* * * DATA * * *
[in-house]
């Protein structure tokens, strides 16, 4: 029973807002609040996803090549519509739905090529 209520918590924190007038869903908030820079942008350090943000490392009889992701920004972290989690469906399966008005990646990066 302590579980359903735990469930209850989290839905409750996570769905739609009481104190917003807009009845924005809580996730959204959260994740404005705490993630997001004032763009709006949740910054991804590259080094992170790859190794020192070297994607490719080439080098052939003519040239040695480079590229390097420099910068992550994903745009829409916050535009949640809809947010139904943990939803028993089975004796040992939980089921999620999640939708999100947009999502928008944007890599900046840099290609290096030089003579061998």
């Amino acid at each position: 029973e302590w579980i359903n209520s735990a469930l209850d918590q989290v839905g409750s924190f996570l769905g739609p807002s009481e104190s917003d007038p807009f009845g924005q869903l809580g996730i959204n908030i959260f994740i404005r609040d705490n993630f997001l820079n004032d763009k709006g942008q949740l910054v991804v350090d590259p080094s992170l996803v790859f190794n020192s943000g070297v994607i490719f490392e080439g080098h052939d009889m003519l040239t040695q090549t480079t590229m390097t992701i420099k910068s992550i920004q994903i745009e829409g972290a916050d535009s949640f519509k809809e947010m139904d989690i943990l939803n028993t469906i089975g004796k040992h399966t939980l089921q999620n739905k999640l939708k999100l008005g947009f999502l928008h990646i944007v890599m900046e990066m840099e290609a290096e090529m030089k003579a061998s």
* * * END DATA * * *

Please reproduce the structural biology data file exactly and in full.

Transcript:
[in-house]
């Protein structure tokens, strides 16, 4: 029973807002609040996803090549519509739905090529 209520918590924190007038869903908030820079942008350090943000490392009889992701920004972290989690469906399966008005990646990066 302590579980359903735990469930209850989290839905409750996570769905739609009481104190917003807009009845924005809580996730959204959260994740404005705490993630997001004032763009709006949740910054991804590259080094992170790859190794020192070297994607490719080439080098052939003519040239040695480079590229390097420099910068992550994903745009829409916050535009949640809809947010139904943990939803028993089975004796040992939980089921999620999640939708999100947009999502928008944007890599900046840099290609290096030089003579061998």
């Amino acid at each position: 029973e302590w579980i359903n209520s735990a469930l209850d918590q989290v839905g409750s924190f996570l769905g739609p807002s009481e104190s917003d007038p807009f009845g924005q869903l809580g996730i959204n908030i959260f994740i404005r609040d705490n993630f997001l820079n004032d763009k709006g942008q949740l910054v991804v350090d590259p080094s992170l996803v790859f190794n020192s943000g070297v994607i490719f490392e080439g080098h052939d009889m003519l040239t040695q090549t480079t590229m390097t992701i420099k910068s992550i920004q994903i745009e829409g972290a916050d535009s949640f519509k809809e947010m139904d989690i943990l939803n028993t469906i089975g004796k040992h399966t939980l089921q999620n739905k999640l939708k999100l008005g947009f999502l928008h990646i944007v890599m900046e990066m840099e290609a290096e090529m030089k003579a061998s």